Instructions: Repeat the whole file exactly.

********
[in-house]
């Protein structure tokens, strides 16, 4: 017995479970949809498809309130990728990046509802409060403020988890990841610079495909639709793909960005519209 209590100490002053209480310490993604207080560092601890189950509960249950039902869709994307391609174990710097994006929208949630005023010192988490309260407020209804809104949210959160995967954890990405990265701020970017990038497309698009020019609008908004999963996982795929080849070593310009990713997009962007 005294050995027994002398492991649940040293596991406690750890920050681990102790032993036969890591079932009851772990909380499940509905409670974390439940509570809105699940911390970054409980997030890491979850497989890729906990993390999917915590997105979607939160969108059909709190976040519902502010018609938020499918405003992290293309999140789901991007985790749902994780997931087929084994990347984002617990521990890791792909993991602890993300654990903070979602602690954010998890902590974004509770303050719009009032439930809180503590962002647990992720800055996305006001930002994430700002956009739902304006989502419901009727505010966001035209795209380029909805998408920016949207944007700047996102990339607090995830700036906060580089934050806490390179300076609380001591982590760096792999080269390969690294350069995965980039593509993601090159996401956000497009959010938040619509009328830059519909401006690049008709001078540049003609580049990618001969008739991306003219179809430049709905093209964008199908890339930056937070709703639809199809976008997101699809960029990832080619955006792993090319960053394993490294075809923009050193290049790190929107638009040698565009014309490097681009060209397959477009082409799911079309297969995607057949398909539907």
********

[in-house]
């Protein structure tokens, strides 16, 4: 017995479970949809498809309130990728990046509802409060403020988890990841610079495909639709793909960005519209 209590100490002053209480310490993604207080560092601890189950509960249950039902869709994307391609174990710097994006929208949630005023010192988490309260407020209804809104949210959160995967954890990405990265701020970017990038497309698009020019609008908004999963996982795929080849070593310009990713997009962007 005294050995027994002398492991649940040293596991406690750890920050681990102790032993036969890591079932009851772990909380499940509905409670974390439940509570809105699940911390970054409980997030890491979850497989890729906990993390999917915590997105979607939160969108059909709190976040519902502010018609938020499918405003992290293309999140789901991007985790749902994780997931087929084994990347984002617990521990890791792909993991602890993300654990903070979602602690954010998890902590974004509770303050719009009032439930809180503590962002647990992720800055996305006001930002994430700002956009739902304006989502419901009727505010966001035209795209380029909805998408920016949207944007700047996102990339607090995830700036906060580089934050806490390179300076609380001591982590760096792999080269390969690294350069995965980039593509993601090159996401956000497009959010938040619509009328830059519909401006690049008709001078540049003609580049990618001969008739991306003219179809430049709905093209964008199908890339930056937070709703639809199809976008997101699809960029990832080619955006792993090319960053394993490294075809923009050193290049790190929107638009040698565009014309490097681009060209397959477009082409799911079309297969995607057949398909539907």